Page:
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MultiWay Conventional loudspeakers with crossovers 

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16th November 2008, 09:15 PM  #1 
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Join Date: Dec 2005
Location: west lafayette

Equation relating t/s parameters to sensitivity vs frequency
What is the equation relating t/s parameters to sensitivity vs frequency?
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16th November 2008, 10:03 PM  #2 
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Join Date: Feb 2006

η0  The reference or "power available" efficiency of the driver, in percent.
The expression ρ/2πc can be replaced by the value 5.445×10^4 m^2*s/kg for dry air at 25 °C. For 25 °C air with 50% relative humidity the expression evaluates to 5.365×10^4. A version more easily calculated with typical published parameters is: The expression 4π^2/c^3 can be replaced by the value 9.523×10^–7 s³/m³ for dry air at 25 °C. For 25 °C air with 50% relative humidity the expression evaluates to 9.438×10^–7. From the efficiency, we may calculate sensitivity, which is the sound pressure level a speaker produces for a given input: A speaker with an efficiency of 100% (1.0) would output a watt of energy for every watt input. Considering the driver as a point source in an infinite baffle, at one meter this would be distributed over a hemisphere with area 2π m² for an intensity of (1/(2π))=0.159154 W/m², which gives an SPL of 112.02 dB. SPL at 1 meter for an input of 1 watt is then: dB(1 Watt) = 112.02+ 10*log(η0) SPL at 1 meter for an input of 2.83 Volts is then: dB(2.83V) = dB(1 Watt) + 10*log(8/Re) = 112.02+ 10*log(η0) + 10*log(8/Re) 
16th November 2008, 10:50 PM  #4  
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Quote:
Is there an equation that uses box volume as a variable to calculate sensitivity at the lower end of the systems bandwidth?
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16th November 2008, 11:16 PM  #5 
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Perhaps explain what you want to achieve, since the question you want answered seems to be a moving target.
It sounds like you want frequency response calculations  you may find them (and a ready made spreadsheet) at www.diysubwoofers.org
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22nd November 2008, 09:27 AM  #6  
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Quote:
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"It is a profound and necessary truth that the deep things in science are not found because they are useful; they are found because it was possible to find them." 

22nd November 2008, 03:45 PM  #7 
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Location: USA, MN

Ah, you are rediscovering Hoffman's Iron Law, then?
Efficiency = k*Vb*Fc^3 (or use efficiency equation above) Without going through a whole derivation and achieving a true relation, you could substitute some curve fit relations for vented box such as: Vb=20*Vas*Qts^3.3 Fc=.42*Fs*Qts^0.96 to back out some parameters. Sealed box can be done analytically with Qtc/Qts=Fc/Fs=sqrt(Vas/Vb+1) I think you will find you are always bouncing off of constraints you need to place on Fs, Vas, Qes, Qts, etc to make a realizable driver. You often end up with a Fs of 3 and a Vas of 10000 and a Qts of 0.13 or some other such nonsense.
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22nd November 2008, 07:44 PM  #8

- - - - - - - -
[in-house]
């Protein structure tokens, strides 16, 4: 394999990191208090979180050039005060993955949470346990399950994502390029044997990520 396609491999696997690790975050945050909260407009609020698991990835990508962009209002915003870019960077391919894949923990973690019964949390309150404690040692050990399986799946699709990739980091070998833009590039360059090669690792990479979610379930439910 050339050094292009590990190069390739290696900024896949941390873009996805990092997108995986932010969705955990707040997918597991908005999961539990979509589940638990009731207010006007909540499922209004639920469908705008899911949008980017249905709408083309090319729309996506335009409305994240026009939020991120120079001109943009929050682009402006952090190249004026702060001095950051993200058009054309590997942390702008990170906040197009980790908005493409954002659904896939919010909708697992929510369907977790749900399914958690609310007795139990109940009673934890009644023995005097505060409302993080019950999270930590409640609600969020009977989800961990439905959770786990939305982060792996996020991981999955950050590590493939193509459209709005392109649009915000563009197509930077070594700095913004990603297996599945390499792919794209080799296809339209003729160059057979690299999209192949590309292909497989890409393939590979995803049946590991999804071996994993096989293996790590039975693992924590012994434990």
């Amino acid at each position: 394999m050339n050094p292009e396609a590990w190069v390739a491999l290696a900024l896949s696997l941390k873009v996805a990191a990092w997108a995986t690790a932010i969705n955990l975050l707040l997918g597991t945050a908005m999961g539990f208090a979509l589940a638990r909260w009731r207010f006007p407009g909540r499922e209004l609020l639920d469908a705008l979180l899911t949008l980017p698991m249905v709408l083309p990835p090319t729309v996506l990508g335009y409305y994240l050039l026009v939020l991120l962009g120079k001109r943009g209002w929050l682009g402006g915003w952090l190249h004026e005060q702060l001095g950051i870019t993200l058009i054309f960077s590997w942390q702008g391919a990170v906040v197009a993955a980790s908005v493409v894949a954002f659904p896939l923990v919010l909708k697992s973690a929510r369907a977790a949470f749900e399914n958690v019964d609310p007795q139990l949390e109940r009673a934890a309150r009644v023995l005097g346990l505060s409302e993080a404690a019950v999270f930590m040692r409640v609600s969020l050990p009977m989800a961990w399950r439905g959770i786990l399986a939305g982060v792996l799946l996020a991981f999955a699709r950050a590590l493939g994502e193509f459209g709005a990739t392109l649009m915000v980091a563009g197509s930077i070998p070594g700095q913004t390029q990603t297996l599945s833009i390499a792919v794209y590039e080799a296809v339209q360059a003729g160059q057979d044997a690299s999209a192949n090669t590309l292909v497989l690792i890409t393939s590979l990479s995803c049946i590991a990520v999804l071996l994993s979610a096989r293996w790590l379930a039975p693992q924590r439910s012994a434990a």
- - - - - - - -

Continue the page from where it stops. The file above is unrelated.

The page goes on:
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thadman,
If by the equation for "sensitivity vs frequency," you mean the equation that gives you the sound pressure at 1m from the speaker with a constant voltage input as a function of frequency, then yes, there is such an equation. If the following assumptions are made, the equation below describes just this:  radiation into halfspace  sealed enclosure on the rear  low frequencies (so the radiation is omnidirectional, the radiation impedance looks like a mass, the cone acts as one lumped mass, and the air in the box acts as one lumped spring)  small signal (speaker is linear) Parameters: Mm: effective moving mass (including air out front) Rm: lumped mechanical resistance of moving parts Cm: lumped compliance of the suspension Bl: force factor Le: voice coil inductance Re: voice coil resistance Sd: piston area Vb: rear enclosure volume constants: rho: density of air (~1.2 kg/m^3) gamma: heat capacity ratio (~1.4) Po: rest pressure of air (~10^5 N/m^2) variables: s: complex frequency (s = i*w = i*2*pi*f where w is angular frequency and f is frequency) Then the sound pressure at 1 meter, with 1V of input is: p = rho*Bl*Sd*s^2 / [2*pi * (Le*s + Re) * (Mm*s^2 + Bl^2*s/(Le*s + Re) + 1/Cm + Sd^2*gamma*Po/Vb] Note this is a complex transfer function. The magnitude is obtained by taking the magnitude of this expression. Also, if you want to display it in dB you need to take the ratio of the magnitude to reference pressure (2*10^5 N/m^2) and then take 20*log10 of that. This is the equation that describes the LF behavior of the speaker in a sealed box. If you search around the net you'll find the relationship between T/S parameters and the parameters above they are the same thing, just described a bit differently. The reference efficiency, Hoffman's iron law, etc all come from this. This is the equation from which you might be able to obtain "an equation that defines the optimal driver parameters and box volume for a given bandwidth (ie highest sensitivity over that bandwidth)" I can't tell precisely what you mean by the last statement, but whatever it is, you might be able to get it from this. There is a corresponding equation for vented enclosures. I can figure that out and put it on here if you want it. 
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